"The God of Small Things," Vocabulary from Chapters 1-2

July 15, 2013
The traumatic separation of fraternal twins in India is at the heart of Arundhati Roy's "God of a Small Things" which addresses communism and the Indian caste system while recounting the lives of the twins both together and apart.
Learn this word list that focuses on the ways and days of Ayemenem.

Here are links to our lists for the novel: Chapters 1-2, Chapters 3-6, Chapters 7-10, Chapters 11-14, Chapters 15-21
"Brood" also means "be in a huff; be silent or sullen"--this definition could fit because hot weather can make one less happy and talkative; this is suggested in the description: "the nights are clear, but suffused with sloth and sullen expectation." "Brooding" also means "sitting on eggs to hatch them by the warmth of the body"--this could be suggested by the descriptions of the heat ripening bananas and bursting jackfruits.
May in Ayemenem is a hot, brooding month.
Bluebottles are flies, which are not usually described as dissolute ("unrestrained by convention or morality") or vacuous. But these adjectives emphasize the heat's effects: it is so hot that flies are mating so much that their mindless hums can be heard throughout Ayemenem, even when the sun makes many of them fly into clear windowpanes and die.
Dissolute bluebottles hum vacuously in the fruity air.
Anticipating the sharp, smoky stink of old urine that permeated the walls and furniture, they clamped their nostrils shut well before the smell began.
Estivation is similar to hibernation, except that animals hibernate in the winter. Animals either estivate or hibernate in order to preserve energy, so that they would have a better chance of survival when resources are more plentiful or the weather is less harsh. However, Estha is estivating because he doesn't see much of a reason to live.
It wasn’t an accusing, protesting silence as much as a sort of estivation, a dormancy, the psychological equivalent of what lungfish do to get themselves through the dry season, except that in Estha’s case the dry season looked as though it would last forever.
Vendors in the bazaar, sitting behind pyramids of oiled, shining vegetables, grew to recognize him and would attend to him amidst the clamoring of their other customers.
He was the first person in Ayemenem to hear of Rahel’s return. The news didn’t perturb him as much as excite his curiosity.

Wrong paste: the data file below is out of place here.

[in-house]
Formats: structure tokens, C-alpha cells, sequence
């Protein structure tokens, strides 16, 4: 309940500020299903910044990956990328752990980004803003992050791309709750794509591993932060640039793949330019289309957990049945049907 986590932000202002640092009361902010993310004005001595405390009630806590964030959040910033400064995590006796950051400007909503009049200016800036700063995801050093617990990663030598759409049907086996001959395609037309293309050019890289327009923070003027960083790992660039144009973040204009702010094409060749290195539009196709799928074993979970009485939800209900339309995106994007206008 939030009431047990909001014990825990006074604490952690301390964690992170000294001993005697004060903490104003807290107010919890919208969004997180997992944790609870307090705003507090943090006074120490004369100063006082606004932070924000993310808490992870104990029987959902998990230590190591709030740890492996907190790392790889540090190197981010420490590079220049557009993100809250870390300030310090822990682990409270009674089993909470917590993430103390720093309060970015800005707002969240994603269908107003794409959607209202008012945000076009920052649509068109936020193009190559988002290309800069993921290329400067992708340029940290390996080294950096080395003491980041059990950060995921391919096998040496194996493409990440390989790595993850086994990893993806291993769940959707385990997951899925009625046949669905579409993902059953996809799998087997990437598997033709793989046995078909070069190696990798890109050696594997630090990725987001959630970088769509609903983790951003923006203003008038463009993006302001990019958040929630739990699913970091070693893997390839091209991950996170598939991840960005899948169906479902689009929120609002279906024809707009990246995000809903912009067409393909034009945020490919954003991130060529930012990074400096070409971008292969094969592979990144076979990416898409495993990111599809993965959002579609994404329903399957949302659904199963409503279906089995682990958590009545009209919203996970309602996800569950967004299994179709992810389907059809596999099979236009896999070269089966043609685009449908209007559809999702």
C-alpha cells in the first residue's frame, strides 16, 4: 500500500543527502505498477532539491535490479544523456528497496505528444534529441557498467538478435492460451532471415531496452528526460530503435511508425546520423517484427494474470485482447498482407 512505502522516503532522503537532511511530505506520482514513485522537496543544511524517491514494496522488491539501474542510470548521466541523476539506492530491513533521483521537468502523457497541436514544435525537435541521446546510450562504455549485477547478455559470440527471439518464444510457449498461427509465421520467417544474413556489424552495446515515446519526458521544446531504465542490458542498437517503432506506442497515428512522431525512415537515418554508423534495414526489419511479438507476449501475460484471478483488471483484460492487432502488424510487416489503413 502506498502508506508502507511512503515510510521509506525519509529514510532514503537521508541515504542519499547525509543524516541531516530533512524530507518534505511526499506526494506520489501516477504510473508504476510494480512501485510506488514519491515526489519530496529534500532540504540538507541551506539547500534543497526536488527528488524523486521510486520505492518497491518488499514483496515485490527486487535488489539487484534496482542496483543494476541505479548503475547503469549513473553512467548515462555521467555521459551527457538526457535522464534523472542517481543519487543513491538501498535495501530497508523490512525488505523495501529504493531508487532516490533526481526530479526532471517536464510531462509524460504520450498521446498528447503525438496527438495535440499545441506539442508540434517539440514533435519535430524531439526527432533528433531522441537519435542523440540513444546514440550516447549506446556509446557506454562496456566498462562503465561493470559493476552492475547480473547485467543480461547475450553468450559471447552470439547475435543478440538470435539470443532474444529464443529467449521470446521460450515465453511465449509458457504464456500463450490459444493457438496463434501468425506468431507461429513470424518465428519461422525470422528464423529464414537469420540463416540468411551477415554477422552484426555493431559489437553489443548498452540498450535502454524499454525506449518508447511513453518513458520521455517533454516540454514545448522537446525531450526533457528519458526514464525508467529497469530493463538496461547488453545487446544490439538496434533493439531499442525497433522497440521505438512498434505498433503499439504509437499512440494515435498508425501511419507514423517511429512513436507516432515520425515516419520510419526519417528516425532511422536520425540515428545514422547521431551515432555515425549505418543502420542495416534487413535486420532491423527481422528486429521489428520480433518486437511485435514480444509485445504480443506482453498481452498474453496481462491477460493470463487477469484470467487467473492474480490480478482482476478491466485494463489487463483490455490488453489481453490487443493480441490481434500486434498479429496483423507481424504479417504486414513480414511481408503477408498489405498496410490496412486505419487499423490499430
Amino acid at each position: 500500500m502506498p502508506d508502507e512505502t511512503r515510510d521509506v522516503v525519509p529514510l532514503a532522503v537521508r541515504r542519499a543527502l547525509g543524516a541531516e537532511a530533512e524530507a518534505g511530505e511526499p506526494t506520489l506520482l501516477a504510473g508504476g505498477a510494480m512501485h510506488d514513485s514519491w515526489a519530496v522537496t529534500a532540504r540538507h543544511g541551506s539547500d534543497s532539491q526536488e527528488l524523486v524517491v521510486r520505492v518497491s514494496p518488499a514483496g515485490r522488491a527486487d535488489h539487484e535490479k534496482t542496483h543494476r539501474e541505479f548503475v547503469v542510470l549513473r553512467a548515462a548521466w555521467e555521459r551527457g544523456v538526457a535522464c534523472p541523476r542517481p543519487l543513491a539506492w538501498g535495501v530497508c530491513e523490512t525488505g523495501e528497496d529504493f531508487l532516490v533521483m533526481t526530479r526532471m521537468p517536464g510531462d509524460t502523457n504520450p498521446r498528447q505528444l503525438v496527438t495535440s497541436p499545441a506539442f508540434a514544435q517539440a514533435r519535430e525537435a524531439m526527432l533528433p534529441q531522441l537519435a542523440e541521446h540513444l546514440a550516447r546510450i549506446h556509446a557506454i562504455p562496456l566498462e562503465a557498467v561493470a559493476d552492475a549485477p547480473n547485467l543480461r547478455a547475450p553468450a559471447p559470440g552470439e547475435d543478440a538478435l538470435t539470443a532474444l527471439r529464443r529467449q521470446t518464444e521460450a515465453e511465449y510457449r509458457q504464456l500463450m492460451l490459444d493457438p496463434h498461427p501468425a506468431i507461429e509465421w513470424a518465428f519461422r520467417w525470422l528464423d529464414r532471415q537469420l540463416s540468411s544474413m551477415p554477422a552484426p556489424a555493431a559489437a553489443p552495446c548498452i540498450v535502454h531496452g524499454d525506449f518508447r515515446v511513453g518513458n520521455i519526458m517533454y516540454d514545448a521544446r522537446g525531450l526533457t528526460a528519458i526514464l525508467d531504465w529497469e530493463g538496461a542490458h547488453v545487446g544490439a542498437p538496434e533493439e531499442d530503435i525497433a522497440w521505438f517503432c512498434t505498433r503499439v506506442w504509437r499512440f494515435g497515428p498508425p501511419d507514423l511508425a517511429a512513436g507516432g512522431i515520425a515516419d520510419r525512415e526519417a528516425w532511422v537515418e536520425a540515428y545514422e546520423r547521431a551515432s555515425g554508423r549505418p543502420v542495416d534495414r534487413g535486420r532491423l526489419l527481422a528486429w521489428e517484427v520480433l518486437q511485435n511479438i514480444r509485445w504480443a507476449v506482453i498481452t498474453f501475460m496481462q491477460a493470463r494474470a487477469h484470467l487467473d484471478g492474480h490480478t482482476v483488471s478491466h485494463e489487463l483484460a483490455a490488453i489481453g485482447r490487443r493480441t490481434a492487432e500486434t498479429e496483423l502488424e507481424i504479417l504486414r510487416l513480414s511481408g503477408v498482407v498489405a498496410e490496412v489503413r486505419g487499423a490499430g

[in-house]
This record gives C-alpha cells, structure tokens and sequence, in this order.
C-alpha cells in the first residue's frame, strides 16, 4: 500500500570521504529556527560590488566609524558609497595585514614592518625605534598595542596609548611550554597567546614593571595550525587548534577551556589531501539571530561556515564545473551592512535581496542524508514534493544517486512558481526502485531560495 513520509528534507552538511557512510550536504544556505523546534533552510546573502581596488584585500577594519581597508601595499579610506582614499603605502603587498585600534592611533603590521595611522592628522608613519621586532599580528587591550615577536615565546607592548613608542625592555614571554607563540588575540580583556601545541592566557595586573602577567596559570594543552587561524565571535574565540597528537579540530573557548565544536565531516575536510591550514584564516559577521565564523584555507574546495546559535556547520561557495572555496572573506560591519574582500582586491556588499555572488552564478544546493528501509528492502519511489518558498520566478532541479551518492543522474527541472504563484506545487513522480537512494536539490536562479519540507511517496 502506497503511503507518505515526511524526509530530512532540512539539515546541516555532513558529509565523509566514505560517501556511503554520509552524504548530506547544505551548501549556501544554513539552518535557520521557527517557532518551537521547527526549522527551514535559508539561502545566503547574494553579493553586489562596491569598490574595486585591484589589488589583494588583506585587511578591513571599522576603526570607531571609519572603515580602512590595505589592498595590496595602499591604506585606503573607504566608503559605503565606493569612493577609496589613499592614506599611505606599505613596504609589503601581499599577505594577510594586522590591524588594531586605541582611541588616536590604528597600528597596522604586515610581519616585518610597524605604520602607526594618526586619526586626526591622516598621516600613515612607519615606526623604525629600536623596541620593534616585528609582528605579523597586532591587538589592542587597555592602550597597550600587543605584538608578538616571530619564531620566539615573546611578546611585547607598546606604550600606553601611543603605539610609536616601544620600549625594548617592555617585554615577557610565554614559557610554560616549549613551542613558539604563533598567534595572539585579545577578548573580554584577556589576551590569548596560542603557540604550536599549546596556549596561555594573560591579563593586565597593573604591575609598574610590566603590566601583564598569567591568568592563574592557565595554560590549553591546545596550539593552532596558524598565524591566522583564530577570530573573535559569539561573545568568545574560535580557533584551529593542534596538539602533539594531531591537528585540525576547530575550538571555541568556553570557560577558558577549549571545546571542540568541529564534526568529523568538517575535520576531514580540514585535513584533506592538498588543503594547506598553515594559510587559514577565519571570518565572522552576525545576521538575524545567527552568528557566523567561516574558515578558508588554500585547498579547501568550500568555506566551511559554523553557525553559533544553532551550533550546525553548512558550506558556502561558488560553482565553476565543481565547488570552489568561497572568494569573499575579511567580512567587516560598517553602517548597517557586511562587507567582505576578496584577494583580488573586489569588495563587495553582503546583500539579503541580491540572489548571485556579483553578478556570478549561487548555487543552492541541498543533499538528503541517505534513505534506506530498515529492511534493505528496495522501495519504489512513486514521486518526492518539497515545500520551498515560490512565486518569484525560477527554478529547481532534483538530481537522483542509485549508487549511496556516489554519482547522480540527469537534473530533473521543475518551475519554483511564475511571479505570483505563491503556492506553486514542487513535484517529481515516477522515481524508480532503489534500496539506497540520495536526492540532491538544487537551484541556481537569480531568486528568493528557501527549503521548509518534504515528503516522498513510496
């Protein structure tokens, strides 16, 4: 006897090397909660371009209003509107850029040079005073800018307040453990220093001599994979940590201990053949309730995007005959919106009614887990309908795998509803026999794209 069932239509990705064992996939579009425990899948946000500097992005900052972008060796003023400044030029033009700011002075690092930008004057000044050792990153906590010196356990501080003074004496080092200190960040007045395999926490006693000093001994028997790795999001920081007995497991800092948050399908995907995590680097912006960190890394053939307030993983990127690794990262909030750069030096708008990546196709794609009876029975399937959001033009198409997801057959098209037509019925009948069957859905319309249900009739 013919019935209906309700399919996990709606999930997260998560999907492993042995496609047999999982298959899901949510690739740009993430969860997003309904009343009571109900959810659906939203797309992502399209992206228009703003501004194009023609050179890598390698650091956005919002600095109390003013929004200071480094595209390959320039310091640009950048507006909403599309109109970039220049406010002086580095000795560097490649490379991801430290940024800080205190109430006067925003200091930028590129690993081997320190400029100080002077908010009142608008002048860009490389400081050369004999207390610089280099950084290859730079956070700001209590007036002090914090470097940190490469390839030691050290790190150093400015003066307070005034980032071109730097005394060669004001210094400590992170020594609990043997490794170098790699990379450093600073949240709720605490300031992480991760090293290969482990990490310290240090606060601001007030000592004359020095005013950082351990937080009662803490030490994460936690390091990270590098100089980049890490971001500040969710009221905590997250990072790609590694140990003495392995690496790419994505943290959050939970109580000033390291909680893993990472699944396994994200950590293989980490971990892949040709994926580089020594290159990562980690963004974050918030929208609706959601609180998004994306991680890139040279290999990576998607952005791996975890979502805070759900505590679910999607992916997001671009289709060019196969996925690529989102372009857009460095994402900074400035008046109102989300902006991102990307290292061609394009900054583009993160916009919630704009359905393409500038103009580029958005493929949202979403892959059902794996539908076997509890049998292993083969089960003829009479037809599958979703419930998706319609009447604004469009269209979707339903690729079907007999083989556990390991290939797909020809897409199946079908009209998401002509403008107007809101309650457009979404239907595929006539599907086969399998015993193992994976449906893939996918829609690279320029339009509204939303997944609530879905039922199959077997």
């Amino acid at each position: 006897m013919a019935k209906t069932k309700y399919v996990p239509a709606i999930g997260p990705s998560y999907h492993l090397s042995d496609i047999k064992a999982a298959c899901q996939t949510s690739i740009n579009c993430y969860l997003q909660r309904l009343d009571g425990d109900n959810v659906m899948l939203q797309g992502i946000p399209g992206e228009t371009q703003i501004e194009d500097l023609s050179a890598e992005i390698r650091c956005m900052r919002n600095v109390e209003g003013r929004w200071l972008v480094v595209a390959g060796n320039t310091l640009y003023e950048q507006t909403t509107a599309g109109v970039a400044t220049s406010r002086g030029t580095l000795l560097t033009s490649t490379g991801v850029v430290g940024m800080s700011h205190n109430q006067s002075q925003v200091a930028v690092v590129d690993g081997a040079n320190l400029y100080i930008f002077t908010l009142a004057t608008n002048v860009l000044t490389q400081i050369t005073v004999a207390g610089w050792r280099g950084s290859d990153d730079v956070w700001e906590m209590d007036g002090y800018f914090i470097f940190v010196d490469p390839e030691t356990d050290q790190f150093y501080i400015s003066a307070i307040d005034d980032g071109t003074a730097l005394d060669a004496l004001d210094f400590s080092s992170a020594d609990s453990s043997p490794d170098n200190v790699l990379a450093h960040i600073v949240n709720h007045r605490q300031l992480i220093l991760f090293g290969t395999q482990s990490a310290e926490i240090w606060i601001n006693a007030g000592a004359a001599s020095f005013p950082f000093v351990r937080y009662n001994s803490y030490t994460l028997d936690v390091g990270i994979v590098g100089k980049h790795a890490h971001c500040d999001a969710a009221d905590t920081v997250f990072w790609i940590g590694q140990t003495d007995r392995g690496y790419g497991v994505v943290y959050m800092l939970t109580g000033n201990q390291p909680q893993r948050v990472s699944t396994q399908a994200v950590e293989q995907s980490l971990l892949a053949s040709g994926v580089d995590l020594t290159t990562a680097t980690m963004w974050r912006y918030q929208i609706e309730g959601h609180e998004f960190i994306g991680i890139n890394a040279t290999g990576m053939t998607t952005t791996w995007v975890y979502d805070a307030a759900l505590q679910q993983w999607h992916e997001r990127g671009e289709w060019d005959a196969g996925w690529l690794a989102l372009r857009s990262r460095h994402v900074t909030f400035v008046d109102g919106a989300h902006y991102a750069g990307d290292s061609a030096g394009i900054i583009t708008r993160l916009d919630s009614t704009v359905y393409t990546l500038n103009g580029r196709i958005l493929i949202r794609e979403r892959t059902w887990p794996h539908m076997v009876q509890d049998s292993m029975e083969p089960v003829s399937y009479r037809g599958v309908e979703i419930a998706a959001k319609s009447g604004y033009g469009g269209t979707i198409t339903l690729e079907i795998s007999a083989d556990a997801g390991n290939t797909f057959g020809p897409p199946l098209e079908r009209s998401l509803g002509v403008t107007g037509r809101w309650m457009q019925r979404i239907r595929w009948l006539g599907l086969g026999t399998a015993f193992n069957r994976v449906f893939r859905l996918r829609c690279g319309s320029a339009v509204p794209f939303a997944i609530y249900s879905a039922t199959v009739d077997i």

She spent her holidays in Ayemenem, largely ignored by Chacko and Mammachi (grown soft with sorrow, slumped in their bereavement like a pair of drunks in a toddy bar) and largely ignoring Baby Kochamma.
He didn’t know that in some places, like the country that Rahel came from, various kinds of despair competed for primacy. And that personal despair could never be desperate enough. That something happened when personal turmoil dropped by at the wayside shrine of the vast, violent, circling, driving, ridiculous, insane, unfeasible, public turmoil of a nation.
That Big God howled like a hot wind, and demanded obeisance. Then Small God (cozy and contained, private and limited) came away cauterized, laughing numbly at his own temerity.
"Resilient" can be a synonym of "inured" ("made tough by habitual exposure"). Both adjectives refer to the Small God, but they could also describe some of the human characters. But like the numb, laughing, and indifferent Small God who is compared to a rich boy who's happy that he's not as miserable as others, the characters who are resilient are not the most likable in this novel.
Inured by the confirmation of his own inconsequence, he became resilient and truly indifferent.
In the country that she came from, poised forever between the terror of war and the horror of peace, Worse Things kept happening.
Recently, after enduring more than half a century of relentless, pernickety attention, the ornamental garden had been abandoned.
Pappachi would not believe her story—not because he thought well of her husband, but simply because he didn’t believe that an Englishman, any Englishman, would covet another man’s wife.